If somebody asked us what a “community policing” model was, we would not probably know how to answer them. However, it is a model that they have been implementing for over 10 years in the London Metropolitan Police Service with very good results and Bilbao is now studying its implementation in various districts.
“Community policing consists of a single police officer patrolling a specific neighbourhood on foot”, explains Cesar San Juan Guillén, from the Social Psychology Department of UPV/EHU, “and it is a paradigm shift from what we are familiar with.” This type of officer’s work consists of getting to know their neighbourhood and being known by its inhabitants. This individual needs to inspire confidence and have a set of negotiation and conflict management skills. These skills are used to prevent crimes and resolve the types of community conflicts that cause most incidents.
“Implementing a model like this takes years, because you have to review the policies for hiring new officers”, explained César. “It is not just about putting police officers on the street. A community police officer needs to have a set of interpersonal skills, and even language skills which were not required of traditional police officers in the past. ”The figure of the “action man or woman” is losing prominence. The London Metropolitan Police Service, which already has experience in this area, has community officers from practically all ethnic backgrounds who are important figures in their communities, with the language skills necessary to interact with them.
Moving towards this new model of policing requires a change of mentality, a lot of training and changes in the recruitment criteria for new personnel. In César’s research group, they have developed the principles of this new model, identifying the relevant indicators to measure its progress and they have offered all of that advice to the Bilbao Municipal Police Force, which is very interested in this new model.
This way of organising policing activity offers considerable advantages in terms of obtaining information and crime prevention. The role of the police offer becomes more proactive than reactive and, as a result, improvements in the perception of security of citizens can be expected. “Curiously, there is no direct correlation between the perception of security and crime indicators”, remarked César, who has been studying the matter for some time. “For example, Spain has one of the lowest crime rates in Europe but one of the worst perceptions of security in the entire European Union. We are very pessimistic in this regard.”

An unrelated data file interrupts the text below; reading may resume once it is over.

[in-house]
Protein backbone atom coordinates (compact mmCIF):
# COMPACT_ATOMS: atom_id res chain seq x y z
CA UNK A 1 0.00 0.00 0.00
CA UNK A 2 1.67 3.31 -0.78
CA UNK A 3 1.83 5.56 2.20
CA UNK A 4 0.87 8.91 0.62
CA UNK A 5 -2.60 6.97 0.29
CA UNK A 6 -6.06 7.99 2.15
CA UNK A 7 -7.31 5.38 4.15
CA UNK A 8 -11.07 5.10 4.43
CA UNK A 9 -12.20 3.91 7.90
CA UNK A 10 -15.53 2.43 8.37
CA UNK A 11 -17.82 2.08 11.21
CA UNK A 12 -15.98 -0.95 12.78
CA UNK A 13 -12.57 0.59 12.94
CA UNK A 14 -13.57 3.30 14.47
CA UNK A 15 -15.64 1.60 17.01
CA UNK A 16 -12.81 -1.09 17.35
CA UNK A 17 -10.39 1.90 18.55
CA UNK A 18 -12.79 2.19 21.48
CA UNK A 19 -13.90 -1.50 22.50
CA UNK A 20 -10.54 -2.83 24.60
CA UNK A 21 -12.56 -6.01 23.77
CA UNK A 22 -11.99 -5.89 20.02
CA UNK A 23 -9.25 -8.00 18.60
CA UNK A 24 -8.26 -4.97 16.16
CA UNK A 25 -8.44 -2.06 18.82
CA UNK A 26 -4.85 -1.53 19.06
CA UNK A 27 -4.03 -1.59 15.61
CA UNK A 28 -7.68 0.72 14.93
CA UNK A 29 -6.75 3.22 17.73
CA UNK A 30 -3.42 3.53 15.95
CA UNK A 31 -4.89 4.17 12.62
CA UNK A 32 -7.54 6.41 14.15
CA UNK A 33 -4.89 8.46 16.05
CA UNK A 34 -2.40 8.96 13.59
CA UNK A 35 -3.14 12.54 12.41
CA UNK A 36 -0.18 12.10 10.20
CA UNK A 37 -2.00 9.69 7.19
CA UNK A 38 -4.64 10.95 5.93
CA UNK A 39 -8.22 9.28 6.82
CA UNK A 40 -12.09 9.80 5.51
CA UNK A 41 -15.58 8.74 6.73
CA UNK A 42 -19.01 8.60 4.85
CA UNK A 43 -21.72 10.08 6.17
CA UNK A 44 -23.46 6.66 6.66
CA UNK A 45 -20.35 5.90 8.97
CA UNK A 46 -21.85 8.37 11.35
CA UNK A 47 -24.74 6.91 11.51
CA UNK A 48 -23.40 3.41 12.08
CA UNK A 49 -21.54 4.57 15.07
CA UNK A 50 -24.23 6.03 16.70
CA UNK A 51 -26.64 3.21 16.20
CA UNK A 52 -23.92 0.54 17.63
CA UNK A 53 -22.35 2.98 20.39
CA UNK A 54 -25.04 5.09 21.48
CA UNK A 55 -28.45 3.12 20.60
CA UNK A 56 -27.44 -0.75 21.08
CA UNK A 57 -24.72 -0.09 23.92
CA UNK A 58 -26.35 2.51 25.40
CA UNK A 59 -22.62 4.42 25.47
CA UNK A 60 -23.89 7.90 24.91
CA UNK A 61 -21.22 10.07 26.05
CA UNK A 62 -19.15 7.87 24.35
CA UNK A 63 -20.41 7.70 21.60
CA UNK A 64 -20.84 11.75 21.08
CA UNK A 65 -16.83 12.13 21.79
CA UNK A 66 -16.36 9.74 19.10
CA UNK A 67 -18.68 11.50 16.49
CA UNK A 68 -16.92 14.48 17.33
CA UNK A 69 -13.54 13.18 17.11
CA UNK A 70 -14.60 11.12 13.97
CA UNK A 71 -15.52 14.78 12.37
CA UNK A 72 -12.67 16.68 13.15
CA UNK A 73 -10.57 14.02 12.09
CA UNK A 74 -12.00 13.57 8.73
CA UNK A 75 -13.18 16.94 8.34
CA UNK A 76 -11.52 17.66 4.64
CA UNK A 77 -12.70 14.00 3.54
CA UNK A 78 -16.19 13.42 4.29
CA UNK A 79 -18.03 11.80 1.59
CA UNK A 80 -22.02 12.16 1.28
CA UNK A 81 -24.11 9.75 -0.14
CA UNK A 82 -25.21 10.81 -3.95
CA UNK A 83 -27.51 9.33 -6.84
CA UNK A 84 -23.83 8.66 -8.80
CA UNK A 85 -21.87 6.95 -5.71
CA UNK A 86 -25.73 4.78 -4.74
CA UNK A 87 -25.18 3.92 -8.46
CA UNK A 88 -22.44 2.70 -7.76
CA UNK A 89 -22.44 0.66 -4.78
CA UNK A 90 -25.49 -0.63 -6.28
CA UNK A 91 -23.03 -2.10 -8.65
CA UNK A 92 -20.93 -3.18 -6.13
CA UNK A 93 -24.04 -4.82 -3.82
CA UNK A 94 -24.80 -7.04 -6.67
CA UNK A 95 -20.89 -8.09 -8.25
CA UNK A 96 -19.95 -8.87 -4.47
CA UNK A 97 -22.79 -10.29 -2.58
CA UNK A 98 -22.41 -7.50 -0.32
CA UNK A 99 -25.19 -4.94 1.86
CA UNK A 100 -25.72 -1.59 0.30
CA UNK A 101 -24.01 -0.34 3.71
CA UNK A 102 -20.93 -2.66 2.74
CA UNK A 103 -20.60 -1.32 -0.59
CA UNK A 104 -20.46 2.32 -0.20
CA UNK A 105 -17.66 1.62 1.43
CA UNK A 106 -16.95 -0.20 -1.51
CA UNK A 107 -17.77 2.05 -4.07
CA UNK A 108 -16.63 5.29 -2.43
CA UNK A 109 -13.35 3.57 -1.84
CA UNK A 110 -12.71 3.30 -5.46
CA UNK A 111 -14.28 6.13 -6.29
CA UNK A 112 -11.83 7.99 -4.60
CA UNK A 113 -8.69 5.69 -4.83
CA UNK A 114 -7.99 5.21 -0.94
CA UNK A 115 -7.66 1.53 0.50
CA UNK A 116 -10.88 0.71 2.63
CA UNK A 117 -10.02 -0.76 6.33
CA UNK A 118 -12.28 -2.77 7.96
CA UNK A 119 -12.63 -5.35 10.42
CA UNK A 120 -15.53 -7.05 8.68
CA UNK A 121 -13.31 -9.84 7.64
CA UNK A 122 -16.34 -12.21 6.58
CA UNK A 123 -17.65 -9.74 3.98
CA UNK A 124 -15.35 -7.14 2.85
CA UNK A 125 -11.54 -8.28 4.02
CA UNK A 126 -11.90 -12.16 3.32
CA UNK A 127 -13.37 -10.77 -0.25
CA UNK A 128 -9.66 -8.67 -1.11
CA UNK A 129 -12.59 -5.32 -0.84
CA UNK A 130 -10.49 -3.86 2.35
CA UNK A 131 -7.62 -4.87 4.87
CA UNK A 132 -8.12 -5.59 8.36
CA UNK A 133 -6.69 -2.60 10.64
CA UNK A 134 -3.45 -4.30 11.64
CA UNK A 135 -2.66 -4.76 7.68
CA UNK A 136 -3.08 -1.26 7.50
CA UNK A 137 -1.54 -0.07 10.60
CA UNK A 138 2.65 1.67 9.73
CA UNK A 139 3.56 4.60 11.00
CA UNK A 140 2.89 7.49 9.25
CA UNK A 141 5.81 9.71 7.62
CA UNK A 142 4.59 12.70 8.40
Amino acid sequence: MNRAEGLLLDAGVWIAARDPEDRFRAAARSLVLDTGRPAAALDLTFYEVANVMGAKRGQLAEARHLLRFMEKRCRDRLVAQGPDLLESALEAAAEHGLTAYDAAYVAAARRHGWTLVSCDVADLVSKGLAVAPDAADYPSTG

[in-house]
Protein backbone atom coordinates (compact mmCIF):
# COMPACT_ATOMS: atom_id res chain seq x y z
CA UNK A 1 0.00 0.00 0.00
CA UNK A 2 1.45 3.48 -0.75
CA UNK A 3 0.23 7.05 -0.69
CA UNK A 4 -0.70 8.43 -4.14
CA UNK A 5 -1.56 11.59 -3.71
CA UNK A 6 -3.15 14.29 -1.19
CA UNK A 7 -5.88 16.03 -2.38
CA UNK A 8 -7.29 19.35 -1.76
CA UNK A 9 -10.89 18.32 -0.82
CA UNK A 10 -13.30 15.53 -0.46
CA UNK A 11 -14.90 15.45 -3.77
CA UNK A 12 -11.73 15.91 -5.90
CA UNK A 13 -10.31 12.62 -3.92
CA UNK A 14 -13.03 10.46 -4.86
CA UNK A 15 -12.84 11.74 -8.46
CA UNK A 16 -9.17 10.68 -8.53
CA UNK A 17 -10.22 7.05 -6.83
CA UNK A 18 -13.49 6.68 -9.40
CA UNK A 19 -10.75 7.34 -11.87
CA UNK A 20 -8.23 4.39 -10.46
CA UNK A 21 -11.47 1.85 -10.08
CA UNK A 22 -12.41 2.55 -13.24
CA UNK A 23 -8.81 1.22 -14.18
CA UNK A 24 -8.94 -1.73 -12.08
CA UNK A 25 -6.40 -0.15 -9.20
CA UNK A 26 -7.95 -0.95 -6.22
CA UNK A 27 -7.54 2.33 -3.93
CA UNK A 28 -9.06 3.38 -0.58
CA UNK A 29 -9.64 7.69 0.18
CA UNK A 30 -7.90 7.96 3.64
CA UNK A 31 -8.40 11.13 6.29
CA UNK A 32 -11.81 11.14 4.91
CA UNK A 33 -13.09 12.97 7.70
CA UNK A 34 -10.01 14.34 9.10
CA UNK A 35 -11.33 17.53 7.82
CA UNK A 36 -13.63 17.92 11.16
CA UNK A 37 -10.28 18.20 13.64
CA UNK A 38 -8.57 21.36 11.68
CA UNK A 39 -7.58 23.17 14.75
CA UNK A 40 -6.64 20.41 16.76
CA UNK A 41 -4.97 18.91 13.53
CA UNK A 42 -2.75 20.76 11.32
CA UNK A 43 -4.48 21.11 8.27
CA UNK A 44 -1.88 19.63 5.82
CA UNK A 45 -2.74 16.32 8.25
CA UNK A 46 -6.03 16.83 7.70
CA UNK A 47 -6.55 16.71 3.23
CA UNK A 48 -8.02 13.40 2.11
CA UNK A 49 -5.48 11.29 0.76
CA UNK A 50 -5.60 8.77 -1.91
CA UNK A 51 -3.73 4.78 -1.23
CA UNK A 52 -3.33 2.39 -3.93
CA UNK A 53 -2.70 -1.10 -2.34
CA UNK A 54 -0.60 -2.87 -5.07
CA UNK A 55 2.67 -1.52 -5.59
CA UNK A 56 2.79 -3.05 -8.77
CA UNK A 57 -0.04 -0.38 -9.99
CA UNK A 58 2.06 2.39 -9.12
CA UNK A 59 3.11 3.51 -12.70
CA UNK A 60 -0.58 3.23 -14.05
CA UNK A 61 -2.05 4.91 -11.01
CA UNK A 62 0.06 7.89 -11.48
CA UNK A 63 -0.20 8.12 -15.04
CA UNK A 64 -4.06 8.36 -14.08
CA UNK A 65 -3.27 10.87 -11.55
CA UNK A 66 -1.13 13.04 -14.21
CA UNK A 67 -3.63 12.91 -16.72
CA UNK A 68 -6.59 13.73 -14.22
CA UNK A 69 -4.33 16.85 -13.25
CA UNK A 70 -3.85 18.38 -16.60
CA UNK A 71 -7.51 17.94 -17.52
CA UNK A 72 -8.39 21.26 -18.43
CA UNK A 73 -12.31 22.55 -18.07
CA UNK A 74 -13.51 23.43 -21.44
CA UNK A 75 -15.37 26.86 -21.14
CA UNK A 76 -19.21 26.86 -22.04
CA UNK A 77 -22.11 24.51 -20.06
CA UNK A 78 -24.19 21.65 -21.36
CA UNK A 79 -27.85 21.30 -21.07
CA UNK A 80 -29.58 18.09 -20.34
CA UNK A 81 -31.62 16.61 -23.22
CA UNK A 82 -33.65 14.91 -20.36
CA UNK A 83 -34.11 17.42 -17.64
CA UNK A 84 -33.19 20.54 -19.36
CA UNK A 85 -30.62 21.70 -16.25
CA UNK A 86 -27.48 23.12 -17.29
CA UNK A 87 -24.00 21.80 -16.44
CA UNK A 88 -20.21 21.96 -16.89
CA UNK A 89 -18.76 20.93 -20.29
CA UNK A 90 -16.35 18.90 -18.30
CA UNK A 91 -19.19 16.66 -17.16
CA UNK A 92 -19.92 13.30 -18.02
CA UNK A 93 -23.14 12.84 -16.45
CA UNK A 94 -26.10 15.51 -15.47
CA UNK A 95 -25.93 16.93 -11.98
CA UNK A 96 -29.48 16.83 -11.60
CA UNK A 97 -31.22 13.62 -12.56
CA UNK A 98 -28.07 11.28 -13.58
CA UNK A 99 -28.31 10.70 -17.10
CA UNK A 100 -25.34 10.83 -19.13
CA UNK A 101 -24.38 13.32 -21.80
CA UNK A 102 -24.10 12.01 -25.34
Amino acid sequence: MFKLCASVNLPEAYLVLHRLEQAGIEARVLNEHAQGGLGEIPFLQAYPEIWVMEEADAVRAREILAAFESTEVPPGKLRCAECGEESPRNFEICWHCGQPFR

César and his team, the Applied Criminology Research Group, have been working on various lines of research relating to crime prevention for a number of years. They have a first line of research related to youth crime and they assess the Basque Government’s youth justice plan each year. Furthermore, they also work in a field called environmental criminology, which studies the impact that an environment has on the crimes that are committed. In this research, they try to identify the characteristics of public spaces that increase or decrease the likelihood of crimes being committed there.
When we asked César how he benefits from participating in knowledge transfer activities with institutions and media outlets through the Euskoiker Foundation, he replied: “It gives my work meaning. This is «real» research, which has an effect on society. It gives me far more satisfaction than being published in a scientific journal, which I know that only a few criminologists will read.”
In this regard, he also noted that “for our research group, working together with the media is a crucial part of our activity. I know that if I do not go to a television programme to talk about a subject that is troubling society, it will probably be someone else who does not have the necessary expertise.” So Cesar believes that university lecturers should make the effort that is sometimes required to collaborate with the media on subjects relating to their speciality. “It is not easy because the format of the media and its time constraints mean that sometimes you make statements that would require further qualification, but I believe that it is necessary."